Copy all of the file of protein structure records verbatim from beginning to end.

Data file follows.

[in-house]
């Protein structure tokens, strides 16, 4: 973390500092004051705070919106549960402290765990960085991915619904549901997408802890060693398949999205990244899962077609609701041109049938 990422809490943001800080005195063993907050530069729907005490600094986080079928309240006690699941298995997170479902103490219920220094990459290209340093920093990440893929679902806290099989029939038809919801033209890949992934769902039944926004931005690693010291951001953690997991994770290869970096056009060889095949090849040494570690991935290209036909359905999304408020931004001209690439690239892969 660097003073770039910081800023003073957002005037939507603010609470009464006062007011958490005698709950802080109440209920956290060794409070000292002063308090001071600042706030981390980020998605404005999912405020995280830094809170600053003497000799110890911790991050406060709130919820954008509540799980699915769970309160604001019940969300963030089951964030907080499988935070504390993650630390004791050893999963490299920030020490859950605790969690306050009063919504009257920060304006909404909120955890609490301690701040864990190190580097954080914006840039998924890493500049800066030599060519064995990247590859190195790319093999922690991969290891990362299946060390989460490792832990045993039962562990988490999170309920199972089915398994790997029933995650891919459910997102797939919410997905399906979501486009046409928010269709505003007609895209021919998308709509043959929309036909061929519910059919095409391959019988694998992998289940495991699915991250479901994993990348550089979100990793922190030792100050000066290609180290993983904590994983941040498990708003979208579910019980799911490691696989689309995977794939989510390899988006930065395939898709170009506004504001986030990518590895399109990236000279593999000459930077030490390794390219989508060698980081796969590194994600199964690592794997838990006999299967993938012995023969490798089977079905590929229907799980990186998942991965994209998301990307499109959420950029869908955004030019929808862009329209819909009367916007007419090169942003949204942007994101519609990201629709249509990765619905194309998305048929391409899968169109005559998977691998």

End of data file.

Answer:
[in-house]
């Protein structure tokens, strides 16, 4: 973390500092004051705070919106549960402290765990960085991915619904549901997408802890060693398949999205990244899962077609609701041109049938 990422809490943001800080005195063993907050530069729907005490600094986080079928309240006690699941298995997170479902103490219920220094990459290209340093920093990440893929679902806290099989029939038809919801033209890949992934769902039944926004931005690693010291951001953690997991994770290869970096056009060889095949090849040494570690991935290209036909359905999304408020931004001209690439690239892969 660097003073770039910081800023003073957002005037939507603010609470009464006062007011958490005698709950802080109440209920956290060794409070000292002063308090001071600042706030981390980020998605404005999912405020995280830094809170600053003497000799110890911790991050406060709130919820954008509540799980699915769970309160604001019940969300963030089951964030907080499988935070504390993650630390004791050893999963490299920030020490859950605790969690306050009063919504009257920060304006909404909120955890609490301690701040864990190190580097954080914006840039998924890493500049800066030599060519064995990247590859190195790319093999922690991969290891990362299946060390989460490792832990045993039962562990988490999170309920199972089915398994790997029933995650891919459910997102797939919410997905399906979501486009046409928010269709505003007609895209021919998308709509043959929309036909061929519910059919095409391959019988694998992998289940495991699915991250479901994993990348550089979100990793922190030792100050000066290609180290993983904590994983941040498990708003979208579910019980799911490691696989689309995977794939989510390899988006930065395939898709170009506004504001986030990518590895399109990236000279593999000459930077030490390794390219989508060698980081796969590194994600199964690592794997838990006999299967993938012995023969490798089977079905590929229907799980990186998942991965994209998301990307499109959420950029869908955004030019929808862009329209819909009367916007007419090169942003949204942007994101519609990201629709249509990765619905194309998305048929391409899968169109005559998977691998």